There are some basics that might be considered such as:
- picture/audio quality (taking account of varied national and domestic bandwidth capabilities)
- stability of video meetings
- flexibility to host multipoint internal and external meetings
- speed of deployment
- ease of use and simplicity to maintain
- ability to operate in both desktop and mobile environments
Inevitably, cost plays a part in the decision. And in the corporate environment, it may not simply be the headline supplier cost, since integration to other parts of the network may carry overhead.
A few rules of thumb that could be used for assessing corporate products are:
- You generally get what you pay for
Paid products are generally more secure than free – in effect, in the free environment, the user becomes the product rather than the customer and the supplier earns through consumer data, ads and add-ons. Paid products ensure that the product continues to meet the security maturity/posture of the customer and therefore the supplier has a financial incentive to ensure that a customer continues to pay for services. This is particularly the case where there is heightened regulatory or risk interest.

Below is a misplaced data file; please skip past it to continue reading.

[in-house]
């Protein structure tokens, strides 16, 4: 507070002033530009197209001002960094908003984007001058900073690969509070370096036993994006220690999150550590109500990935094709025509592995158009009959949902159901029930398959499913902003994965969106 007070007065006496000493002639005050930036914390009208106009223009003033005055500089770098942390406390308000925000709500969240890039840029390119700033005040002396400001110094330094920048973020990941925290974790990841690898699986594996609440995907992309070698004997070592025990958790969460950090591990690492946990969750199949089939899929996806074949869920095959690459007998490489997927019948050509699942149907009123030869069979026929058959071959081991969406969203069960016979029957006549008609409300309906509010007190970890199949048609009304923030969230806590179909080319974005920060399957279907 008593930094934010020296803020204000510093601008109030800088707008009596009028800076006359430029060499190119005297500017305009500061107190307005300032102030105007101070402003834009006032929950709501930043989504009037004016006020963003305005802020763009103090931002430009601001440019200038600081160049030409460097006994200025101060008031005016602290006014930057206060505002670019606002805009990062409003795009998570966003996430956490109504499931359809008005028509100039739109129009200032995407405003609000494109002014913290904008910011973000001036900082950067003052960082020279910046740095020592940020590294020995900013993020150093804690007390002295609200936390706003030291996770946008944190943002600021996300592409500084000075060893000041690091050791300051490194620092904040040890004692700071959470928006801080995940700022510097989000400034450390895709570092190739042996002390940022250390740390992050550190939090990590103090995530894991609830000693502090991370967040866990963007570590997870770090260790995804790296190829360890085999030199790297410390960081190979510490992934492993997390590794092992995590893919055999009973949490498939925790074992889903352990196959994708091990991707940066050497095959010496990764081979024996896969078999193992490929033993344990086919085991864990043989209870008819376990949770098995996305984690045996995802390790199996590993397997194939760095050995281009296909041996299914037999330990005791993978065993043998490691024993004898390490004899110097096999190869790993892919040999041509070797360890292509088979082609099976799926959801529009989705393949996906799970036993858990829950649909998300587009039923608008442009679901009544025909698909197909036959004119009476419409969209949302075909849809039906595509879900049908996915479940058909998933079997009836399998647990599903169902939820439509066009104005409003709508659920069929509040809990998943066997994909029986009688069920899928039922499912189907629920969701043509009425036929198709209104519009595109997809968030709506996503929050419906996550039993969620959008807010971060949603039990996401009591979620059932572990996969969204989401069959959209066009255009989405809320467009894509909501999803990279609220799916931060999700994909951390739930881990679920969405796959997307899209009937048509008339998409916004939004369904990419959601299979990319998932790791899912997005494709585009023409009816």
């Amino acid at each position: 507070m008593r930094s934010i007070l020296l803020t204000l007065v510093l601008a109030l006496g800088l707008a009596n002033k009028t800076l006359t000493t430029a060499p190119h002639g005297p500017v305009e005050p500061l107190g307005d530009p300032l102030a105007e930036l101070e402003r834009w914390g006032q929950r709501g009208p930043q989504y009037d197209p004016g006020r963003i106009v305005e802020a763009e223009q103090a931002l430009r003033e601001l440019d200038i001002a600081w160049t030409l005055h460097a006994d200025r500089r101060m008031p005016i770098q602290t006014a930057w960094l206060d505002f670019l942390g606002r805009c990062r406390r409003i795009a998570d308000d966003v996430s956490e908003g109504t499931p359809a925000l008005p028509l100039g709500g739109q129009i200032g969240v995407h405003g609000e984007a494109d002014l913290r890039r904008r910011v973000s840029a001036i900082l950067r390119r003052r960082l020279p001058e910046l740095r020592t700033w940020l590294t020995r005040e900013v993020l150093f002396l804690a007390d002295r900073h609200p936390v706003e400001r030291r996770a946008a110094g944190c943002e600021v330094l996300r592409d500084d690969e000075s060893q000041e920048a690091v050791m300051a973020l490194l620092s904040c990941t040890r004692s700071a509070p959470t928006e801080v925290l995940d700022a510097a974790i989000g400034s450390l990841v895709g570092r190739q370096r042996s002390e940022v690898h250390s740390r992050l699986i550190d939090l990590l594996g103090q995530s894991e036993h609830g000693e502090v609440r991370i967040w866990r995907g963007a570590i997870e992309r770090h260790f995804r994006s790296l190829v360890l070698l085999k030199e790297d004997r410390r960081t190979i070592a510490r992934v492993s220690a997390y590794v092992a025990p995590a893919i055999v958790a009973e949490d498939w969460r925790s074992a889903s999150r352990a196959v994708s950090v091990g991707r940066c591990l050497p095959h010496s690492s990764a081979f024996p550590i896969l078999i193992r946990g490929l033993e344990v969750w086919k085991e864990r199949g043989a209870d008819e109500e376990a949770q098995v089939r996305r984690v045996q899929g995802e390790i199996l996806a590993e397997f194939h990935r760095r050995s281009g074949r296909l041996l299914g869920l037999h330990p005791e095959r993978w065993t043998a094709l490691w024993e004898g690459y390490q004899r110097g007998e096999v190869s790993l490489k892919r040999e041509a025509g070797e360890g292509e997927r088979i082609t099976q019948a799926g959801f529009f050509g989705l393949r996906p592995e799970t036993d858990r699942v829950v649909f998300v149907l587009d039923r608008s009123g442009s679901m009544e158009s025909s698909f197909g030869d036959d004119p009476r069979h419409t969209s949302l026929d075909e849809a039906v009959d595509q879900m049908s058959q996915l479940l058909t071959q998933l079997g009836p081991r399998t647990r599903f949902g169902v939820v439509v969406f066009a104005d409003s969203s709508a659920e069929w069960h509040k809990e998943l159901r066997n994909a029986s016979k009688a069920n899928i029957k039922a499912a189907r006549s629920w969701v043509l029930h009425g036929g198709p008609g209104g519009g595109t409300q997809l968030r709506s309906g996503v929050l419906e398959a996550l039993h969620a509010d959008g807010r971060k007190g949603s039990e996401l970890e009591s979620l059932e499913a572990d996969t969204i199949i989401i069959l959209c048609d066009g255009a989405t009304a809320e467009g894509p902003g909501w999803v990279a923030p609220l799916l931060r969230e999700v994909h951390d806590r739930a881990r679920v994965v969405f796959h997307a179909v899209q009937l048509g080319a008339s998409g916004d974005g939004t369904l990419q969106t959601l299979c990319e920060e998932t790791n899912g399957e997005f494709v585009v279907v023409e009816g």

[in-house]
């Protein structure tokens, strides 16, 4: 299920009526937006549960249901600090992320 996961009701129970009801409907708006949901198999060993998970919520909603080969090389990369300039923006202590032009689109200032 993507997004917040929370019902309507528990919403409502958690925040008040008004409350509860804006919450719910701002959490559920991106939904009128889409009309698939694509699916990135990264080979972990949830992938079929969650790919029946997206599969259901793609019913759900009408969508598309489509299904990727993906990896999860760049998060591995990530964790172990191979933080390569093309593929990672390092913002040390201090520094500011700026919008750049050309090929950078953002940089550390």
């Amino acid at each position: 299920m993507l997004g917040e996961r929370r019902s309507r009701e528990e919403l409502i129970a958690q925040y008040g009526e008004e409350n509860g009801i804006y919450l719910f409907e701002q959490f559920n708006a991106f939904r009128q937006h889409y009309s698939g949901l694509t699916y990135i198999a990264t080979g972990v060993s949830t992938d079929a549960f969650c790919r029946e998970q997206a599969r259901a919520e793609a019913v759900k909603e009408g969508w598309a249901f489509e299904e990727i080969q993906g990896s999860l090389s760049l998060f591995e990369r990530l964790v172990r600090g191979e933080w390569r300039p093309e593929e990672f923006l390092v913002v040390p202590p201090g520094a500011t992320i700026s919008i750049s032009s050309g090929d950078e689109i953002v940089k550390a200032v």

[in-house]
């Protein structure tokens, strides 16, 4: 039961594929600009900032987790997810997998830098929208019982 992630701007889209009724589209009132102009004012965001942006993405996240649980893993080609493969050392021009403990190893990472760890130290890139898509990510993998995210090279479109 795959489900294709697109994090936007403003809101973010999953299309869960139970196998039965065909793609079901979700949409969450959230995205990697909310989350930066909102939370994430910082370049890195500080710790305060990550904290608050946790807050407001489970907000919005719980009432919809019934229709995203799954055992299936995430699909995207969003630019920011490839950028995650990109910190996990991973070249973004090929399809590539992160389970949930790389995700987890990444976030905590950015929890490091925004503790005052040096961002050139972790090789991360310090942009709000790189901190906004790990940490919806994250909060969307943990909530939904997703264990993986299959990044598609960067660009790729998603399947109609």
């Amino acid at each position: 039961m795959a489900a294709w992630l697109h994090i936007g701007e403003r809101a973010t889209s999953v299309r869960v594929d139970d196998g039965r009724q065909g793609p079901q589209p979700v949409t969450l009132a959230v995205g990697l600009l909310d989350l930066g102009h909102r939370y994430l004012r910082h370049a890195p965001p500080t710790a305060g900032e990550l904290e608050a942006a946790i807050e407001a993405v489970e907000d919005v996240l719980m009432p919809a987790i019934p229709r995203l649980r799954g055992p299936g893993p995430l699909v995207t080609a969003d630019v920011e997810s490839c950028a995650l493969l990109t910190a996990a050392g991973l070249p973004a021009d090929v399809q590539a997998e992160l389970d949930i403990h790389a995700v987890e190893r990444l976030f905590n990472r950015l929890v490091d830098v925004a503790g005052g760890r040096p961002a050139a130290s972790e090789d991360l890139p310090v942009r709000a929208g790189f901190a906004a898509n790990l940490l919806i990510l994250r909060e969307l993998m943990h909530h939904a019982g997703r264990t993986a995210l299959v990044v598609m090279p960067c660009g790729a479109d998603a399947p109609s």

- More recognisable names are generally more secure than new challengers
Inevitably, an established supplier needs to maintain its reputation, so will perceive greater risk in any adverse publicity from security breaches or issues. Conversely, any industry with little competition can also become complacent and over costly, so new entrants should be welcomed.
- Check for any news articles about recent & historic security vulnerabilities
While this will often require search of technical media, much information is easily accessible. This can give insight into their security culture and posture, together with what the general tech industry thinks of them – but be mindful that companies continually enhance their product offerings.
- Look for certifications and external assurance
Care needs to be taken to gain assurance in the right ways; while you should seek ISO 27001 information security standard certification and SSAE16/18 SOC2 reports, ensure that such audits apply to the supplier’s own services/products rather than advantaging from those of the underlying ‘cloud’ provider.
- Consider the baseline
Things like end-to-end encryption, encryption at rest, complex passwords and data protection compliance are recommended as the baseline for anything used in a corporate environment.
In the current scenario, entities might wish to take a greater interest in what is deployed not only in the workplace environment but also personal consumer products.
We hope that you have found the above interesting. If you would like further information, or have any comments, please email us, or take this opportunity to forward to any colleagues who you may feel would be interested.
We look forward to hearing from you.
Risk Management Director, TT Club